E-Travels With E.Trules.....benny and me – the west bank...Israel, Middle East, Borneo,Malaysia,Travelogue

« benny and me – the west bank »

may 15

bethlehem & hebron,

back from the front--

towards the end of my stay in jerusalem, my blunt and curious german friend from berlin has come to join me in rehavia at the moravs, my diplomatic hosts and friends. not being one to beat around the bush, he quickly invites me to accompany him to the west bank in his mercedes benz. now "benny", nee "hans", was born to a family sympathetic to hitler and the nazis during the war. having made a small fortune in berlin in various alternative lifestyle fields, and now approaching forty, benny is understandably, more than a little fed up with his native countrymen, their history, economics, politics, and constant flirtation and realignment with, the right. as such, he’s recently changed his name, come to LA, studied torah and zohar at the kaballah center on robertson with madonna and roseanne, and is now on a personal mission to learn hebrew in the holy land. and to immerse himself in what he has determined to be the world's finest religion, judaism.

a fair-skinned, wispy-haired, tall but slightly-built, be-spectacled scientist-type, benny knows more about the jewish holy sites in the land of israel and their rabbinical history than anyone needs to know. he can spout off the names of scholars, tzaddiks (mystical jewish leaders), rabbis, and holy men faster than i can remember the names of my great uncle herbie and his mother ethel. in fact, benny is probably more "jewish" than i am, despite his not being circumcised, not having converted, nor his mother being born jewish (the only way jews recognize and accept one unto their tribe).


photo by Joseph Giove III, www.highrock.com

but here benny and i are driving to bethlehem, the place where little baby jesus was born and where the three wise men rode their camels to find mary and joseph at the manger. we both know at least this. however, leaving jerusalem by mercedes, not camel, the road looks... kind of... poor. third world. like leaving san diego and hitting baja. but here, there's no international border. just suddenly, a few miles' drive out of jerusalem and you're in the middle of an occupied territory. men are wearing black and white "kaffias" on their heads. women - the few we see - are wearing coverings over their faces. there are armed israeli soldiers all along the road. they stop us and ask for identification. fortunately, the papers to benny's german-plated car are in good order, and we are allowed to proceed. not that i know what one looks like, but this feels like what i imagine to be - a war zone.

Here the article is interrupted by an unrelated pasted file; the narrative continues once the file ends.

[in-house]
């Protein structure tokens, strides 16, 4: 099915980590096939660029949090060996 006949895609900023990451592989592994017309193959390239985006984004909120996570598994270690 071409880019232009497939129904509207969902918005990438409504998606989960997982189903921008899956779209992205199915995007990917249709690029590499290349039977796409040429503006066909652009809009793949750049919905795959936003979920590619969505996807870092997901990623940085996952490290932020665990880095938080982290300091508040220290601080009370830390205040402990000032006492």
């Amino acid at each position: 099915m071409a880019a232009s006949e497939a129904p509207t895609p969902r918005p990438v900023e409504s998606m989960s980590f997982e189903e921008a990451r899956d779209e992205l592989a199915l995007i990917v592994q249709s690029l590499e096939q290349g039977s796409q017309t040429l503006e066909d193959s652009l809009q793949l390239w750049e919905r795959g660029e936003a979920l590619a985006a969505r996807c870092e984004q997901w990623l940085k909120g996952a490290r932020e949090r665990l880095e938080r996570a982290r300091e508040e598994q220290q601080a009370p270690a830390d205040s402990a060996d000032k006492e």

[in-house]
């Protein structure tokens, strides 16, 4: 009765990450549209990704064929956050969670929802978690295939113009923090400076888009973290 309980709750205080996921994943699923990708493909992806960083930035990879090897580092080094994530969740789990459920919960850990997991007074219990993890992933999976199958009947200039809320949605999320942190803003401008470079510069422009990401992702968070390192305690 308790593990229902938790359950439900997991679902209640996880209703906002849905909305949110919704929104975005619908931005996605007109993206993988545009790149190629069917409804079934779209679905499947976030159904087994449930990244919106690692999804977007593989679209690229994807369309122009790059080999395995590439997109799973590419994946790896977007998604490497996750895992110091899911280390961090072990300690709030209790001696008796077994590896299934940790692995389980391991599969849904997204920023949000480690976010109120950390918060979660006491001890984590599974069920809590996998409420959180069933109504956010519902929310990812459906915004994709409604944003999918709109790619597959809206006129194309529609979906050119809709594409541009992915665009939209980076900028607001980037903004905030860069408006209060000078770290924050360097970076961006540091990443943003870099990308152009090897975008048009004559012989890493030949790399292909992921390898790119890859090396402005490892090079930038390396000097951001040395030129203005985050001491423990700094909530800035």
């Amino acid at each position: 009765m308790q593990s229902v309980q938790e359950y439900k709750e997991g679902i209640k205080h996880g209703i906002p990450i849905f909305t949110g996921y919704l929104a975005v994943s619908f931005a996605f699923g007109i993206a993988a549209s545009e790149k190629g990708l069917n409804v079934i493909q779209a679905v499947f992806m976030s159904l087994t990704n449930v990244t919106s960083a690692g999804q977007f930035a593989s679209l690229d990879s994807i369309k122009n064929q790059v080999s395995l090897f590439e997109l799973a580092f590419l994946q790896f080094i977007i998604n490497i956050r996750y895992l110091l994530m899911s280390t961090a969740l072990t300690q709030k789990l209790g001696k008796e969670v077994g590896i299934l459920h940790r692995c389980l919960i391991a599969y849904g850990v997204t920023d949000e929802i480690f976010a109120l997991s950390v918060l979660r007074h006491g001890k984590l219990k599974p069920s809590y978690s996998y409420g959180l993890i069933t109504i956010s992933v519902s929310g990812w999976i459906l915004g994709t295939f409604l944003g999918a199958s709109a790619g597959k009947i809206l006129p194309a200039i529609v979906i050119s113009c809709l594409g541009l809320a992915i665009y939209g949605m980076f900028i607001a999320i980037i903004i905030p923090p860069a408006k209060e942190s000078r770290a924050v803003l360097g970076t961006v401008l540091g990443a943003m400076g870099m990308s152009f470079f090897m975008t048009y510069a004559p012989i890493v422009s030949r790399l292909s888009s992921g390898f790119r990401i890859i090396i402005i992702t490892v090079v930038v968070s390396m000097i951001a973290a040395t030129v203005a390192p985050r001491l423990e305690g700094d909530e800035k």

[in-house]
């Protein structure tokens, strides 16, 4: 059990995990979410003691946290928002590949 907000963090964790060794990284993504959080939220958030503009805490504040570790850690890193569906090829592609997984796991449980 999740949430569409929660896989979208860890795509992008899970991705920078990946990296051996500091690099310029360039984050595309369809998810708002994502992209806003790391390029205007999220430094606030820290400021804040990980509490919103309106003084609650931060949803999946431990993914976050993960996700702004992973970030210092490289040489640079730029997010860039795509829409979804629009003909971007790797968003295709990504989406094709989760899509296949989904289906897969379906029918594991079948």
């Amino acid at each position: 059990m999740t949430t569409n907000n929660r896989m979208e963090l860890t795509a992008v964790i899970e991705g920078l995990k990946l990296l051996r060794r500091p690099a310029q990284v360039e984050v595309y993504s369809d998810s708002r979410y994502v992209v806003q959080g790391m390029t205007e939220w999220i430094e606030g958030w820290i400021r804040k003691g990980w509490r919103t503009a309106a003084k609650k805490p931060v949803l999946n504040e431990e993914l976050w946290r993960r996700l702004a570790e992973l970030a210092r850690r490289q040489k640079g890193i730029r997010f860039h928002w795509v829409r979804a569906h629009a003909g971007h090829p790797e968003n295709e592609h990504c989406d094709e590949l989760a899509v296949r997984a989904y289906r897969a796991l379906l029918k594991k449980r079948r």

israeli peace tank

i suppose this is where my friends wanted me to wear the flak jacket - the west bank - where the young palestinian boys threw the angry, hard stones at the israeli teenage soldiers, who fired the angry rubber bullets at the oppressed and occupied refugees. people without homes. intifada. i had heard these words, but what did i know? not much. not much about the palestinian suicide bombs terrorizing the crowded israeli buses, the violent beatings by the frustrated israeli soldiers, the inadequate water supply israel rationed out to its second class palestinian "occupants". no, this was not like baja, california, where the easy mexican smiles and ingratiating “gracias” belied a darker skepticism and mistrust just beneath the sing song surface. no, here there were cold, hostile eyes and what, for lack of a better term, looked like - simple hatred. and it wasn't only the presence of our mercedes benz. no, because as we looked around, we saw many of these beasts of modern burden, still apparently the universal sign of wealth and international success, even in occupied territory.